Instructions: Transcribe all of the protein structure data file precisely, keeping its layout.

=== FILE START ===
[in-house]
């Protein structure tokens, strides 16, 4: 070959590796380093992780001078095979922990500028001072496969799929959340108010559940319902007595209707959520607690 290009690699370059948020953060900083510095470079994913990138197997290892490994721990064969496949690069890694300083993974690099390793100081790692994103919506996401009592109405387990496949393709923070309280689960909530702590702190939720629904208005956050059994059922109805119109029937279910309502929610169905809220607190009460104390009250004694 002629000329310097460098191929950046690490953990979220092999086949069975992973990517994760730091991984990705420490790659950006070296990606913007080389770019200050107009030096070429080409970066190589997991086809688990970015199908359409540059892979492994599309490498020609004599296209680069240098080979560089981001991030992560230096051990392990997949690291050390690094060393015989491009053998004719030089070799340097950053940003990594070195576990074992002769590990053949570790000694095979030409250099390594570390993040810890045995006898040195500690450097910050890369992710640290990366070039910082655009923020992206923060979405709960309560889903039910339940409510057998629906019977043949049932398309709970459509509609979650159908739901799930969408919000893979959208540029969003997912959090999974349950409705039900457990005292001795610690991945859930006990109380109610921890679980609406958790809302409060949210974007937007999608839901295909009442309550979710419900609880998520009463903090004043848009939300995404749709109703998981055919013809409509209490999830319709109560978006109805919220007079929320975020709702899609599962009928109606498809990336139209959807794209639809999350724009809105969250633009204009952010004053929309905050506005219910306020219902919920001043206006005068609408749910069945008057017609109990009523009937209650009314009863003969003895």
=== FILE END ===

[in-house]
């Protein structure tokens, strides 16, 4: 070959590796380093992780001078095979922990500028001072496969799929959340108010559940319902007595209707959520607690 290009690699370059948020953060900083510095470079994913990138197997290892490994721990064969496949690069890694300083993974690099390793100081790692994103919506996401009592109405387990496949393709923070309280689960909530702590702190939720629904208005956050059994059922109805119109029937279910309502929610169905809220607190009460104390009250004694 002629000329310097460098191929950046690490953990979220092999086949069975992973990517994760730091991984990705420490790659950006070296990606913007080389770019200050107009030096070429080409970066190589997991086809688990970015199908359409540059892979492994599309490498020609004599296209680069240098080979560089981001991030992560230096051990392990997949690291050390690094060393015989491009053998004719030089070799340097950053940003990594070195576990074992002769590990053949570790000694095979030409250099390594570390993040810890045995006898040195500690450097910050890369992710640290990366070039910082655009923020992206923060979405709960309560889903039910339940409510057998629906019977043949049932398309709970459509509609979650159908739901799930969408919000893979959208540029969003997912959090999974349950409705039900457990005292001795610690991945859930006990109380109610921890679980609406958790809302409060949210974007937007999608839901295909009442309550979710419900609880998520009463903090004043848009939300995404749709109703998981055919013809409509209490999830319709109560978006109805919220007079929320975020709702899609599962009928109606498809990336139209959807794209639809999350724009809105969250633009204009952010004053929309905050506005219910306020219902919920001043206006005068609408749910069945008057017609109990009523009937209650009314009863003969003895």